Maggie Enterrios: Yeah.

Dan Cederholm: You’re doing so much like … There’s just so much line work, it’s gotta hurt at the end of the day.

Maggie Enterrios: I … It does, but not so badly and it pales in comparison to writing thank you notes. Like, the pain-

Dan Cederholm: Oh, okay, so it is a different…It’s a different-

Maggie Enterrios: It is a totally different pain, but I cannot describe other than like two thank you notes in and I’m dead. I’m rubbing my wrist, like-

Dan Cederholm: Okay, that makes me feel better.

Maggie Enterrios: Maybe I just won’t send these cards. No, the only way I can describe it is I make really micro movements, so I don’t work … If I think of like a muralist who paints a stroke that goes from like far left to far right of your body, I’m not that physical in the way that I work, so I do work so zoomed in. Whether it’s manual or digitally, I work in a really small micro space, so all I’m doing is like the tiniest little swish and flick.

Dan Cederholm: I see.

Maggie Enterrios: It’s … Yeah, it’s really not as physical where when I’m like you, you’re writing thank you cards, it’s like downward pressure. You gotta get those G’s and H’s and I mean, it’s just … It’s so much more work.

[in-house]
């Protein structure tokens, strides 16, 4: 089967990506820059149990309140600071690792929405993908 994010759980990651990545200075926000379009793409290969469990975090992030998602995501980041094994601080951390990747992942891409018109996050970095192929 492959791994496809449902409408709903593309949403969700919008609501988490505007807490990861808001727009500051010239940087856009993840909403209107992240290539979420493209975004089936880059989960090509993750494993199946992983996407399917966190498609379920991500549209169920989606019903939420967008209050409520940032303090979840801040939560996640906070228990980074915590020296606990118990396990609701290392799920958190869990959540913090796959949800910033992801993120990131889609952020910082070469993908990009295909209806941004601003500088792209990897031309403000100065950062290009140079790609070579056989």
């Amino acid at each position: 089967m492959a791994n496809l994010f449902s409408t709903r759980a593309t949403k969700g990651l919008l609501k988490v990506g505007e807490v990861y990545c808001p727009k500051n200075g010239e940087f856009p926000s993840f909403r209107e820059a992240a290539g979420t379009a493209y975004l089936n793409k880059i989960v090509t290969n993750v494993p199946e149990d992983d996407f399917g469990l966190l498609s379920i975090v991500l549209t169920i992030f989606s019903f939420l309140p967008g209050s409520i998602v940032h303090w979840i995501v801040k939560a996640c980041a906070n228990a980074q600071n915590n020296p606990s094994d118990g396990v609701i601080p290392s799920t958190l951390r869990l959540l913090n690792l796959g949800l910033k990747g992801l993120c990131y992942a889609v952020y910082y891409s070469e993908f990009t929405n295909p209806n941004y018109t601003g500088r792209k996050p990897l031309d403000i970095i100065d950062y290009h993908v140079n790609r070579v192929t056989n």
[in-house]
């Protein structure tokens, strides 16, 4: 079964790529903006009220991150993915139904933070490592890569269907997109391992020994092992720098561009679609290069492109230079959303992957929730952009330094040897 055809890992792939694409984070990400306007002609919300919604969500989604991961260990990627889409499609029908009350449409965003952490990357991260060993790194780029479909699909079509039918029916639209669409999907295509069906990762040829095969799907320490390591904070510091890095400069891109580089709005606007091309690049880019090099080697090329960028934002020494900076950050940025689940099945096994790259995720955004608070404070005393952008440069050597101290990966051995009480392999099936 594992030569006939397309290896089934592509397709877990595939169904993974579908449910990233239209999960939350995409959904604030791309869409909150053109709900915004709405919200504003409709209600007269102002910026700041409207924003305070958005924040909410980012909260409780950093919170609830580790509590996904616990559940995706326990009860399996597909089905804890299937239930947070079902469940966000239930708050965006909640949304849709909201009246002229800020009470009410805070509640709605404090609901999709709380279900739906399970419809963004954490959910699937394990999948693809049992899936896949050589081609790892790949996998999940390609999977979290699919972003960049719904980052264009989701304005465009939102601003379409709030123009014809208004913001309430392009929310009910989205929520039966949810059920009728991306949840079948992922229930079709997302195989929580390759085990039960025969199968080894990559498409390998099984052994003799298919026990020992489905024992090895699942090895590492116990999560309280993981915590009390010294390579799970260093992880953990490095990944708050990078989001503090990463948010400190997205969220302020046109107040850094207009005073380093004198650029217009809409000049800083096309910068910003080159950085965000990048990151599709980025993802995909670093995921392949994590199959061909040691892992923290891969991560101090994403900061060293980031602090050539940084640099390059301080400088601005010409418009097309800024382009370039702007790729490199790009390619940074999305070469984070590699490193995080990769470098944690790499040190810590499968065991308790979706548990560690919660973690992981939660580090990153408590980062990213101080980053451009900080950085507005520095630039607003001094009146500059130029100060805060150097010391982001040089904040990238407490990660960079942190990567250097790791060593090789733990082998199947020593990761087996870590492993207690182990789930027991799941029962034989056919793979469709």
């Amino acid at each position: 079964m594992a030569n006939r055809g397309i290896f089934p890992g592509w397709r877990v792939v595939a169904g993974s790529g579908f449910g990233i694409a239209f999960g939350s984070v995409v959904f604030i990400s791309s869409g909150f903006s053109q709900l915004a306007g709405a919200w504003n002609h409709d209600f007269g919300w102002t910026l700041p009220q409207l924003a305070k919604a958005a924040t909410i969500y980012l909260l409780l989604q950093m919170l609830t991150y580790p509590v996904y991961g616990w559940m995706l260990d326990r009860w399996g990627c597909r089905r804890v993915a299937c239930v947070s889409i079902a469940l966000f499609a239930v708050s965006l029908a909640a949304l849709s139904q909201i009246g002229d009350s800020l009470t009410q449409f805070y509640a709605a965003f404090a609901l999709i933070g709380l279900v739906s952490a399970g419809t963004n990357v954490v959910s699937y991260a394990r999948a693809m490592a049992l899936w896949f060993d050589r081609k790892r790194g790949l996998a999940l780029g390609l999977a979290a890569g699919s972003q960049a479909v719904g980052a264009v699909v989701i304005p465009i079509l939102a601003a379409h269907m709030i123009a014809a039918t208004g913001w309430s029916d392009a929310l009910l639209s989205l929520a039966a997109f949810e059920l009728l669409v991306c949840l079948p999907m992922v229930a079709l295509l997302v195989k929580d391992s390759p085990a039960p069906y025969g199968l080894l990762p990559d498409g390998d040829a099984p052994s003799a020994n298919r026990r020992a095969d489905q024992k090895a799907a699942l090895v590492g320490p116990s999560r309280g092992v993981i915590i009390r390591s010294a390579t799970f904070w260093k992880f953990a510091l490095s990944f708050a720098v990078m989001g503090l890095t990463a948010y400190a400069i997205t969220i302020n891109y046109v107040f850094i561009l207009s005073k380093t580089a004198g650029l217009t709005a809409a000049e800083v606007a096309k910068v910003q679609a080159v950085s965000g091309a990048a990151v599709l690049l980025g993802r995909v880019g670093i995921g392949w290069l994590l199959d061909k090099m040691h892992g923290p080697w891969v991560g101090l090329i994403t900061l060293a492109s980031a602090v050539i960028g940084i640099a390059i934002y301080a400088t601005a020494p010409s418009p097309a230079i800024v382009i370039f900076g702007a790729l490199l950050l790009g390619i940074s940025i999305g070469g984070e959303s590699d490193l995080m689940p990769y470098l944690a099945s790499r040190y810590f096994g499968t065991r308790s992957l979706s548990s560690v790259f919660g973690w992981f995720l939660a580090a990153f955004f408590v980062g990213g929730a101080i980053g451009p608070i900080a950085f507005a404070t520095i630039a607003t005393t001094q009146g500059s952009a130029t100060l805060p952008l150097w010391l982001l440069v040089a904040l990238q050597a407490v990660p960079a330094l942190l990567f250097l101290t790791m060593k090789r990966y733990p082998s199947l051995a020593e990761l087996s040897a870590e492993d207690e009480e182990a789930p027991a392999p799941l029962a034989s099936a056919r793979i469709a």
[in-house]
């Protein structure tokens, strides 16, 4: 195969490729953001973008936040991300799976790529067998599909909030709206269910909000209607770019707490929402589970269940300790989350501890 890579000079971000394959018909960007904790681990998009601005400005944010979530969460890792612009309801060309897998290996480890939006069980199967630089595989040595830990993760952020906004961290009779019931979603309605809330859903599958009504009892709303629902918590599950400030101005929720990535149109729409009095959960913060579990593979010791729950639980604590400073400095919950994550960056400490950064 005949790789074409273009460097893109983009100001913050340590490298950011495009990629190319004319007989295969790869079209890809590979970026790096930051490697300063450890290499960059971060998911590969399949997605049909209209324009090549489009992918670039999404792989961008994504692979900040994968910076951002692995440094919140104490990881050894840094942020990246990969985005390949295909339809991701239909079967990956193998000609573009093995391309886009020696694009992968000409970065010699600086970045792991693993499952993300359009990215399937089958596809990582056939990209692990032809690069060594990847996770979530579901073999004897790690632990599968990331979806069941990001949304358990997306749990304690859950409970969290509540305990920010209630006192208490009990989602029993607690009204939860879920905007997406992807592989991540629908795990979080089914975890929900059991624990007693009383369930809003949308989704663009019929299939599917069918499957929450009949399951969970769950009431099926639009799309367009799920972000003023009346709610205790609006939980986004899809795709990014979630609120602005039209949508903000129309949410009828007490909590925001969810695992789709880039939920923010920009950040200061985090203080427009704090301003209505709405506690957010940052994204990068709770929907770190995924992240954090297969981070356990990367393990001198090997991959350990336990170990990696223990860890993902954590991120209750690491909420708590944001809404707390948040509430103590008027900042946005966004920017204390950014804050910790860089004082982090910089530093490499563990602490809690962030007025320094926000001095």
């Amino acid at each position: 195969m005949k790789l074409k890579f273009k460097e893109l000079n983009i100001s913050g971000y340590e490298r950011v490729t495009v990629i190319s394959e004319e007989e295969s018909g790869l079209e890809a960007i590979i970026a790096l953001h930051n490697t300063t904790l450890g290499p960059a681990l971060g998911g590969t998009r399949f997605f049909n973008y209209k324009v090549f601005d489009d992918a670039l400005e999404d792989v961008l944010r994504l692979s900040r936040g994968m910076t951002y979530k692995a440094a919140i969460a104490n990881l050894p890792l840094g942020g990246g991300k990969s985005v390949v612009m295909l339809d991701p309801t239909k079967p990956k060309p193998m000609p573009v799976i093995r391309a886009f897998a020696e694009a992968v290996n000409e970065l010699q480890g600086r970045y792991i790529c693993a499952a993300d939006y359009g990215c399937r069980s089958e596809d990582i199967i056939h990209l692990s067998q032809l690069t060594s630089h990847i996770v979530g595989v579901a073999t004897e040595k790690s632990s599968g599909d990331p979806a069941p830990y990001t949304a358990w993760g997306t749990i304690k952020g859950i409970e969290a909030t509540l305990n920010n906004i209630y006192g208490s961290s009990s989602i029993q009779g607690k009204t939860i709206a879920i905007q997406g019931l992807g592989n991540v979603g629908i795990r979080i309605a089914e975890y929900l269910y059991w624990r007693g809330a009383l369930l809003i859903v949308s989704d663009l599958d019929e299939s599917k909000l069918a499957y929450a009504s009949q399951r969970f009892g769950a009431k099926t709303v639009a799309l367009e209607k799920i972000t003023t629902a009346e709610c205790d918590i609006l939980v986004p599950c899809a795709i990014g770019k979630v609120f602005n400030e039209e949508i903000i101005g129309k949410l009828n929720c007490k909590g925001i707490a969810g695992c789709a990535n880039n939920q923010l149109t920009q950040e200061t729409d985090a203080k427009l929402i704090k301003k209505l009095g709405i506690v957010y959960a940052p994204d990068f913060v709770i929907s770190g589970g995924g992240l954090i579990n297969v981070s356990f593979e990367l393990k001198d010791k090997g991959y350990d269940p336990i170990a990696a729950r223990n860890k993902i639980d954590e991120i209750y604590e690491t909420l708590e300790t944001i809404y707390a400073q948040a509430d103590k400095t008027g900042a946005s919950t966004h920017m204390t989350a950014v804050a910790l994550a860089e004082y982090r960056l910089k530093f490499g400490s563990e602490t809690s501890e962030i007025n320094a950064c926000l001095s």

Dan Cederholm: It really is.

Maggie Enterrios: I use tiny, tiny, tiny pens when I draw by hand, which if you apply a reasonable amount of pressure to them like there goes the nib. You’re lost.

Dan Cederholm: Oh, I see. Right. That’s gotta be light.

Maggie Enterrios: It’s all really light touch, but my brother-in-law had hand surgery and he … His physical therapist gave him this like hand muscle man … Like, it helps your muscles in your hand and he gifted it to me the other day, so I’ve been using that really … I’ll be great at rock climbing and drawing.

Dan Cederholm: I was gonna say, you’ll probably climb El Capitan with your one hand, like-

Maggie Enterrios: Yeah. Exactly.

Dan Cederholm: That sounded bizarre, but that was … What I thought was kind of a dumb question, but actually, that was really insightful, to be honest.

Maggie Enterrios: When you pull the quote out for this episode, it should probably be, “How to avoid hand pain with micro movements.”

Dan Cederholm: That’s the title.

Maggie Enterrios: Something like, “Thank you cards. More like, ‘no thank you, cards.’”

Dan Cederholm: I’ve never clapped on the podcast before. It was the first. That’s hilarious. Thank you so much for being on here.

Maggie Enterrios: Heard that one last clap. You’re so welcome. Thank you.